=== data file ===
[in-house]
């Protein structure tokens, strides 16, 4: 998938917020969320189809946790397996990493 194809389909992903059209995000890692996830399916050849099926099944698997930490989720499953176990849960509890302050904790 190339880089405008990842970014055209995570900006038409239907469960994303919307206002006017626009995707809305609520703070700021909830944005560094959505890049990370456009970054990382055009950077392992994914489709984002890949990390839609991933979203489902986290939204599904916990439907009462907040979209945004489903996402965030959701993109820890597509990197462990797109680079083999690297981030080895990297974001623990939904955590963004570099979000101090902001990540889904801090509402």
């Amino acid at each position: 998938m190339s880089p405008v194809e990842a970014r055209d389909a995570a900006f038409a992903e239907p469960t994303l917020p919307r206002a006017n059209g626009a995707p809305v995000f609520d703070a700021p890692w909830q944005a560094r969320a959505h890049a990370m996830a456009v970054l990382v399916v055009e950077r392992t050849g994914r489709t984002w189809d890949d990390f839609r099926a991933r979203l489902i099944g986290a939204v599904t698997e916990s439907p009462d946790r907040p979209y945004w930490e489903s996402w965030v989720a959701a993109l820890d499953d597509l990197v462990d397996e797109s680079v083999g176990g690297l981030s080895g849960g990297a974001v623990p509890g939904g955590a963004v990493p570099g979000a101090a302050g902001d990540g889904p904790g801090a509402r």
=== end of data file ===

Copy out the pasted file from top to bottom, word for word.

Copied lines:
[in-house]
């Protein structure tokens, strides 16, 4: 998938917020969320189809946790397996990493 194809389909992903059209995000890692996830399916050849099926099944698997930490989720499953176990849960509890302050904790 190339880089405008990842970014055209995570900006038409239907469960994303919307206002006017626009995707809305609520703070700021909830944005560094959505890049990370456009970054990382055009950077392992994914489709984002890949990390839609991933979203489902986290939204599904916990439907009462907040979209945004489903996402965030959701993109820890597509990197462990797109680079083999690297981030080895990297974001623990939904955590963004570099979000101090902001990540889904801090509402």
């Amino acid at each position: 998938m190339s880089p405008v194809e990842a970014r055209d389909a995570a900006f038409a992903e239907p469960t994303l917020p919307r206002a006017n059209g626009a995707p809305v995000f609520d703070a700021p890692w909830q944005a560094r969320a959505h890049a990370m996830a456009v970054l990382v399916v055009e950077r392992t050849g994914r489709t984002w189809d890949d990390f839609r099926a991933r979203l489902i099944g986290a939204v599904t698997e916990s439907p009462d946790r907040p979209y945004w930490e489903s996402w965030v989720a959701a993109l820890d499953d597509l990197v462990d397996e797109s680079v083999g176990g690297l981030s080895g849960g990297a974001v623990p509890g939904g955590a963004v990493p570099g979000a101090a302050g902001d990540g889904p904790g801090a509402r």